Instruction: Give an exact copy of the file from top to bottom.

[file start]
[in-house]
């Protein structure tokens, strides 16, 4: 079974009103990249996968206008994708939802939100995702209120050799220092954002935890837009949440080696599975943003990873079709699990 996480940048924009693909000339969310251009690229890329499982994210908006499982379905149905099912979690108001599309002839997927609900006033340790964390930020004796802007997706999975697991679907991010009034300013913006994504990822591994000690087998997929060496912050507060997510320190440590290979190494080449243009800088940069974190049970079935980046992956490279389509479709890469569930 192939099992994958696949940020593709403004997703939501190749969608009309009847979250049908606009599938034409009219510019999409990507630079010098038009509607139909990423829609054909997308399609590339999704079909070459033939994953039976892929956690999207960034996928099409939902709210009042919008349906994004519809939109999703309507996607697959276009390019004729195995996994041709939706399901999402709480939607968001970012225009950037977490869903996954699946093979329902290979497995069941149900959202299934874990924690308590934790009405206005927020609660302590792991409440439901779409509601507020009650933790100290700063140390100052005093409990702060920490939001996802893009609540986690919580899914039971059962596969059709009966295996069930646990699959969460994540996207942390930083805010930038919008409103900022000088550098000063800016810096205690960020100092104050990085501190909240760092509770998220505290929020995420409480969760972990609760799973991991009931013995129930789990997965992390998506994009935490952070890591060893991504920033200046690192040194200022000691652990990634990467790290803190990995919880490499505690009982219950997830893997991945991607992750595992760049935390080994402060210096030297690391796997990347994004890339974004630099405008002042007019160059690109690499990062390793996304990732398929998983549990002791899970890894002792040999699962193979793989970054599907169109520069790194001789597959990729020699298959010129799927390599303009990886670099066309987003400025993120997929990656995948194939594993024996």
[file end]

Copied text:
[in-house]
């Protein structure tokens, strides 16, 4: 079974009103990249996968206008994708939802939100995702209120050799220092954002935890837009949440080696599975943003990873079709699990 996480940048924009693909000339969310251009690229890329499982994210908006499982379905149905099912979690108001599309002839997927609900006033340790964390930020004796802007997706999975697991679907991010009034300013913006994504990822591994000690087998997929060496912050507060997510320190440590290979190494080449243009800088940069974190049970079935980046992956490279389509479709890469569930 192939099992994958696949940020593709403004997703939501190749969608009309009847979250049908606009599938034409009219510019999409990507630079010098038009509607139909990423829609054909997308399609590339999704079909070459033939994953039976892929956690999207960034996928099409939902709210009042919008349906994004519809939109999703309507996607697959276009390019004729195995996994041709939706399901999402709480939607968001970012225009950037977490869903996954699946093979329902290979497995069941149900959202299934874990924690308590934790009405206005927020609660302590792991409440439901779409509601507020009650933790100290700063140390100052005093409990702060920490939001996802893009609540986690919580899914039971059962596969059709009966295996069930646990699959969460994540996207942390930083805010930038919008409103900022000088550098000063800016810096205690960020100092104050990085501190909240760092509770998220505290929020995420409480969760972990609760799973991991009931013995129930789990997965992390998506994009935490952070890591060893991504920033200046690192040194200022000691652990990634990467790290803190990995919880490499505690009982219950997830893997991945991607992750595992760049935390080994402060210096030297690391796997990347994004890339974004630099405008002042007019160059690109690499990062390793996304990732398929998983549990002791899970890894002792040999699962193979793989970054599907169109520069790194001789597959990729020699298959010129799927390599303009990886670099066309987003400025993120997929990656995948194939594993024996």